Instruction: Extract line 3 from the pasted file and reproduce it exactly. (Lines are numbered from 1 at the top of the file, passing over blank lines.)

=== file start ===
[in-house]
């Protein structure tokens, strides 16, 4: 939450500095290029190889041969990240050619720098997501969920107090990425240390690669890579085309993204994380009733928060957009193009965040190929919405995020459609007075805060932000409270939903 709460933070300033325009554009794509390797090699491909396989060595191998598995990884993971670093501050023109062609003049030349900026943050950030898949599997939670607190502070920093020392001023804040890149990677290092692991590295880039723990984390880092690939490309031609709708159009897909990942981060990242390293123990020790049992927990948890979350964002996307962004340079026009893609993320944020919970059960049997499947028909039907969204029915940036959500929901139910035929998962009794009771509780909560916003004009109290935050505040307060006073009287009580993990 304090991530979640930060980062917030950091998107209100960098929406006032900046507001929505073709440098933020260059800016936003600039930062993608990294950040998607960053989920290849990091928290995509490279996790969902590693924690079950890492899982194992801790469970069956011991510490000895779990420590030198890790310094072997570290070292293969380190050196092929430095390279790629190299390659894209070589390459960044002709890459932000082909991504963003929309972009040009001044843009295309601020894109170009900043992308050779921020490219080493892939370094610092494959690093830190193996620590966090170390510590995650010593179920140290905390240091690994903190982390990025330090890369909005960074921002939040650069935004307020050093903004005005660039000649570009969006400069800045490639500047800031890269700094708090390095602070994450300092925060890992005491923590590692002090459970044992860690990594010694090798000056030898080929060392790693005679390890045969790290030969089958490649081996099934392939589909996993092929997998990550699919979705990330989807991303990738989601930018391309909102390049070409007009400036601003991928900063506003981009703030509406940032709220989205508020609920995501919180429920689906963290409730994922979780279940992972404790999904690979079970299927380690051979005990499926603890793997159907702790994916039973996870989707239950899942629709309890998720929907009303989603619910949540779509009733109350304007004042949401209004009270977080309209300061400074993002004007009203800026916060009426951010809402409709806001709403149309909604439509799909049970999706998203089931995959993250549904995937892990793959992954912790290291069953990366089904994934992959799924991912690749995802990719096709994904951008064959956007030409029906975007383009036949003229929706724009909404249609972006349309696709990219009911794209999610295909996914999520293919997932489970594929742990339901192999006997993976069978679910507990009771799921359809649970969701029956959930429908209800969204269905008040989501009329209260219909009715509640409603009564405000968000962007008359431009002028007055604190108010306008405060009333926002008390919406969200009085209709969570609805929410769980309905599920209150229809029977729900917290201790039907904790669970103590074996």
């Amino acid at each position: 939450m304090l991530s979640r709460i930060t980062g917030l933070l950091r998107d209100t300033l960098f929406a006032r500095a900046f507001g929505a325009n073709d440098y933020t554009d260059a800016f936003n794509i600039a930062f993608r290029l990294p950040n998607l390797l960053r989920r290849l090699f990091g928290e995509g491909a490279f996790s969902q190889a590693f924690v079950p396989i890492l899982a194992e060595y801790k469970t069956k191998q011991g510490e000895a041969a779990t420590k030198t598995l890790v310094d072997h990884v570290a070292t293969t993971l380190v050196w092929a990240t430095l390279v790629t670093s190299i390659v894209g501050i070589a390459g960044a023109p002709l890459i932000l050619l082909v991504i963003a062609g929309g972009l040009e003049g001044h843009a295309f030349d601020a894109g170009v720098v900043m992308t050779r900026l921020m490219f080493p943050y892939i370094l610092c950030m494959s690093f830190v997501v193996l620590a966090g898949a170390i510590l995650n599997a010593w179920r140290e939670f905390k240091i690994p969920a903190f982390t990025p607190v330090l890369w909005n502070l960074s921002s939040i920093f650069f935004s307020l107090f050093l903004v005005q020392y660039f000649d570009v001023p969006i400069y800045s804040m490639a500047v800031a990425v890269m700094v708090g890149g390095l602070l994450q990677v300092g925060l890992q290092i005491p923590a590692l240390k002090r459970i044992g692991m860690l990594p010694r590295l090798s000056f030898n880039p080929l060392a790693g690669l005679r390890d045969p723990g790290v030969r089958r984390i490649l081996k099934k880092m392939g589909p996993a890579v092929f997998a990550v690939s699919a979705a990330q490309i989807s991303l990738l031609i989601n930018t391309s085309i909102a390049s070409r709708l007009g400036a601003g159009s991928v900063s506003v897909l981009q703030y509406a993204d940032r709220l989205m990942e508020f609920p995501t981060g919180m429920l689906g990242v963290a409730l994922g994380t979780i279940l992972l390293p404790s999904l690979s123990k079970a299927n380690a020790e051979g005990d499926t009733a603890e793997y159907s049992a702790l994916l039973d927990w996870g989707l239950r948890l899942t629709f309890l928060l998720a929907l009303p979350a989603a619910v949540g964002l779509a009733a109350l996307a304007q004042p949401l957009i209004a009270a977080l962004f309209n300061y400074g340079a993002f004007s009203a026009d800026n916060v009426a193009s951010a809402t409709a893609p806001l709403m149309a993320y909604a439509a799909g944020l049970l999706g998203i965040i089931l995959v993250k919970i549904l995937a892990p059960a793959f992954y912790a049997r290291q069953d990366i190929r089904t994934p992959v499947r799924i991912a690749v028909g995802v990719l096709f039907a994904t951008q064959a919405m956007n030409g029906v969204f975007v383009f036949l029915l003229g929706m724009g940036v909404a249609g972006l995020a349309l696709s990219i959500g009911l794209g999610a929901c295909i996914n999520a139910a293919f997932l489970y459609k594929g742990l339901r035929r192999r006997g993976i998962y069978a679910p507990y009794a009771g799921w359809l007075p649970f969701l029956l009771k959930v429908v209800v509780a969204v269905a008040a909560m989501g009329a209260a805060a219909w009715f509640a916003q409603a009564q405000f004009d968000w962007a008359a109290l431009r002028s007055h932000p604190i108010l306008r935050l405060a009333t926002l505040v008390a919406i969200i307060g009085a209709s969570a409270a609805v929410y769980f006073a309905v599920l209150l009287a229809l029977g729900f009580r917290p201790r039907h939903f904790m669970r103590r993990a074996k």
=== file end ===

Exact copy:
């Amino acid at each position: 939450m304090l991530s979640r709460i930060t980062g917030l933070l950091r998107d209100t300033l960098f929406a006032r500095a900046f507001g929505a325009n073709d440098y933020t554009d260059a800016f936003n794509i600039a930062f993608r290029l990294p950040n998607l390797l960053r989920r290849l090699f990091g928290e995509g491909a490279f996790s969902q190889a590693f924690v079950p396989i890492l899982a194992e060595y801790k469970t069956k191998q011991g510490e000895a041969a779990t420590k030198t598995l890790v310094d072997h990884v570290a070292t293969t993971l380190v050196w092929a990240t430095l390279v790629t670093s190299i390659v894209g501050i070589a390459g960044a023109p002709l890459i932000l050619l082909v991504i963003a062609g929309g972009l040009e003049g001044h843009a295309f030349d601020a894109g170009v720098v900043m992308t050779r900026l921020m490219f080493p943050y892939i370094l610092c950030m494959s690093f830190v997501v193996l620590a966090g898949a170390i510590l995650n599997a010593w179920r140290e939670f905390k240091i690994p969920a903190f982390t990025p607190v330090l890369w909005n502070l960074s921002s939040i920093f650069f935004s307020l107090f050093l903004v005005q020392y660039f000649d570009v001023p969006i400069y800045s804040m490639a500047v800031a990425v890269m700094v708090g890149g390095l602070l994450q990677v300092g925060l890992q290092i005491p923590a590692l240390k002090r459970i044992g692991m860690l990594p010694r590295l090798s000056f030898n880039p080929l060392a790693g690669l005679r390890d045969p723990g790290v030969r089958r984390i490649l081996k099934k880092m392939g589909p996993a890579v092929f997998a990550v690939s699919a979705a990330q490309i989807s991303l990738l031609i989601n930018t391309s085309i909102a390049s070409r709708l007009g400036a601003g159009s991928v900063s506003v897909l981009q703030y509406a993204d940032r709220l989205m990942e508020f609920p995501t981060g919180m429920l689906g990242v963290a409730l994922g994380t979780i279940l992972l390293p404790s999904l690979s123990k079970a299927n380690a020790e051979g005990d499926t009733a603890e793997y159907s049992a702790l994916l039973d927990w996870g989707l239950r948890l899942t629709f309890l928060l998720a929907l009303p979350a989603a619910v949540g964002l779509a009733a109350l996307a304007q004042p949401l957009i209004a009270a977080l962004f309209n300061y400074g340079a993002f004007s009203a026009d800026n916060v009426a193009s951010a809402t409709a893609p806001l709403m149309a993320y909604a439509a799909g944020l049970l999706g998203i965040i089931l995959v993250k919970i549904l995937a892990p059960a793959f992954y912790a049997r290291q069953d990366i190929r089904t994934p992959v499947r799924i991912a690749v028909g995802v990719l096709f039907a994904t951008q064959a919405m956007n030409g029906v969204f975007v383009f036949l029915l003229g929706m724009g940036v909404a249609g972006l995020a349309l696709s990219i959500g009911l794209g999610a929901c295909i996914n999520a139910a293919f997932l489970y459609k594929g742990l339901r035929r192999r006997g993976i998962y069978a679910p507990y009794a009771g799921w359809l007075p649970f969701l029956l009771k959930v429908v209800v509780a969204v269905a008040a909560m989501g009329a209260a805060a219909w009715f509640a916003q409603a009564q405000f004009d968000w962007a008359a109290l431009r002028s007055h932000p604190i108010l306008r935050l405060a009333t926002l505040v008390a919406i969200i307060g009085a209709s969570a409270a609805v929410y769980f006073a309905v599920l209150l009287a229809l029977g729900f009580r917290p201790r039907h939903f904790m669970r103590r993990a074996k």